8. The Prophet Moses 22

9. The Wisdom of Solomon 24

10. The Muslims' Jesus 27

11. A Muslim Account of Pentecost 34

12. Mecca in the Era of Ignorance 35

13. The Religion of Mecca 37

14. Pre-Islamic Monotheism 39

15. The Hanifs 40

CHAPTER 2 The Life and Work of the Prophet

1. Muhammad's Descent from Adam 44

2. The Birth of the Prophet 44

3. The Scriptural Prediction of the Coming of the Prophet of Islam 46

4. Marriage with Khadija 49

5. Muhammad's Call and First Revelation so

6. Sadness, Doubt, Consolation 53

7. The Conversion of Ali 54

8. The Earliest Public Preaching of Islam SS

9. The Opposition of the Quraysh 59

10. Persecution and Migration to Abyssinia 6 1

11. The Boycott 63

12. Muhammad's Night Journey 64

13. Losses, Personal and Political 67

14. An Invitation from Yathrib 68

15. A Turn to Armed Resistance 70

16. The Hijra or Migration to Medina (622 C.E.) 71

17. The Constitution of Medina 74

18. Jewish Opposition 75

19. Fighting in the Sacred Month 76

20. The Battle at the Badr Wells 77

21. The Fate of the Banu Qaynuqa' 78

22. From Badr to the Battle of the Trench 79

23. The Banu Qurayza 83

24. The Arrangement at Hudaybiyya 85

25 The Pilgrimage Fulfilled 88

26. "The Truth Has Come and Falsehood Has Passed Away" 89

27. Consolidation of Gains 90

28. The Submission of the Idolators 91

29. A Primer on Islam 92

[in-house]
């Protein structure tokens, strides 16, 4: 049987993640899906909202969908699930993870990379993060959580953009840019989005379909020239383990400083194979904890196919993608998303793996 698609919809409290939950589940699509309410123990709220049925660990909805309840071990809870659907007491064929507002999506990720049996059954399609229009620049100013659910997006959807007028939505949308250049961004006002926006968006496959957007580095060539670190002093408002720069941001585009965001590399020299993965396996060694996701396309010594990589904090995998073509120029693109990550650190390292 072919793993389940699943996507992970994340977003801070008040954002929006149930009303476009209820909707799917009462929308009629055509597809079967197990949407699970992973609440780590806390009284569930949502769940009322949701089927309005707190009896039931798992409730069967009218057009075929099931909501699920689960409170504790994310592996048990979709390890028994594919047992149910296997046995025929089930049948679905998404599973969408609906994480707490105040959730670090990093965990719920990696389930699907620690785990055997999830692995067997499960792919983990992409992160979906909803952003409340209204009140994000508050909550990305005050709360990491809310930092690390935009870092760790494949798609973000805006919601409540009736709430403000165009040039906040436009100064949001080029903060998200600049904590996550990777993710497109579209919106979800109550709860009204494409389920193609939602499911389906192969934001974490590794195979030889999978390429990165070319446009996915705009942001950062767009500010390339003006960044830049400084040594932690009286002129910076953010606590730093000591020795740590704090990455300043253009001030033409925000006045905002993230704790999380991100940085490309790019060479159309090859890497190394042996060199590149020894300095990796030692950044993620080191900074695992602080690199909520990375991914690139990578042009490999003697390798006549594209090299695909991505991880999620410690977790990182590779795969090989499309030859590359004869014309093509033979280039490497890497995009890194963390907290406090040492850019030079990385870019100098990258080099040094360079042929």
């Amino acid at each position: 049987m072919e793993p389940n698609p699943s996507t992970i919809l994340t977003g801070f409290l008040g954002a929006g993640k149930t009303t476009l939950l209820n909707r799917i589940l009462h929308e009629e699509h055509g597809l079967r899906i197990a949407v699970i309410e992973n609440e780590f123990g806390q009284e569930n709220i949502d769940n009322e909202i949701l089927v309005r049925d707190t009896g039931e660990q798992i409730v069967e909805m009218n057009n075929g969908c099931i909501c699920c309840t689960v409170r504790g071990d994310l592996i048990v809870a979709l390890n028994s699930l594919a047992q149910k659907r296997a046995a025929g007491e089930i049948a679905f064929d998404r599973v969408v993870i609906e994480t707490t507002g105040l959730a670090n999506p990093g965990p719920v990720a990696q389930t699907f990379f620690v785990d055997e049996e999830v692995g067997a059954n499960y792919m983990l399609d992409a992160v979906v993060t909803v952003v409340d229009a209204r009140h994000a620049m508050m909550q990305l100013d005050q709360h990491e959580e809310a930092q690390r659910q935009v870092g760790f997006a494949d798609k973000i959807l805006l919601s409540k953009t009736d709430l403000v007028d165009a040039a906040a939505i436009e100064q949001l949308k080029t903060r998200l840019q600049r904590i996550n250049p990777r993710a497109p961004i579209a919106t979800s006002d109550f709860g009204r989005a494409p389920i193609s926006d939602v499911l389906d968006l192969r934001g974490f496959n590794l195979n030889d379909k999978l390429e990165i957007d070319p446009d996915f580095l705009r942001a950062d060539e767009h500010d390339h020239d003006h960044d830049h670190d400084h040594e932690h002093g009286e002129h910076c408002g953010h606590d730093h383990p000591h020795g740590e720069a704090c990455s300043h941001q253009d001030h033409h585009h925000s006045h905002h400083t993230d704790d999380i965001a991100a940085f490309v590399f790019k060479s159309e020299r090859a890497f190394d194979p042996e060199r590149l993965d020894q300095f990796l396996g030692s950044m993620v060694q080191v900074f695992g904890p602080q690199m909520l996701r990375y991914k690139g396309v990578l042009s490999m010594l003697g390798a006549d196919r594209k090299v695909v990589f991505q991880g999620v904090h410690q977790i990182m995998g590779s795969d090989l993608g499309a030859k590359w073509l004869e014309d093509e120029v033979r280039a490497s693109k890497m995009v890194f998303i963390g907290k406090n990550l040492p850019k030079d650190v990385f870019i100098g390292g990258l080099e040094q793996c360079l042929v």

30. The Farewell Pilgrimage 94

31. Muhammad's Illness and Death (June 632 C.E.) 95

32. The Beginning of the Muslim Era 97

CHAPTER 3 The Community of Muslims

1. The Peoples of the Book 99

2. The Errors of the Jews 100

3. The Jews Warned by Their Own Prophets 102

4. The Error of the Christians 103

S. The Muslim Community 104

6. An Arabic Quran 106

7. "Catholic" Islam: Staying Close to the Tradition 109

8. A shi'ite View of the Community 112

9. Wrong Belief and Unbelief 113

10. The Caliphate 117

11. Caliph and Imam 12o

12. The Ruler, Chosen by the People or Designated by God? 122

13. Ali, the First Imam 124

14. The Pool of Khum 127

15. The Martyrdom of Husayn 128

16. The "People of the House" 131

17. The shi'ite Succession 133

18. Awaiting the Hidden Imam 135

19. "Twelvers" and "Seveners" among the Shi'ites 140

20. A juridical Portrait of the Sunni Caliph 142

21. The Powers of the Caliph-Imam 144

22. The Delegation of the Royal Power: The Sultanate 14-7

23. The Religious Powers of the Caliph 148

24. The Five Pillars of Islam ISO

25. Moral Islam 152

26. Alms and Charity 153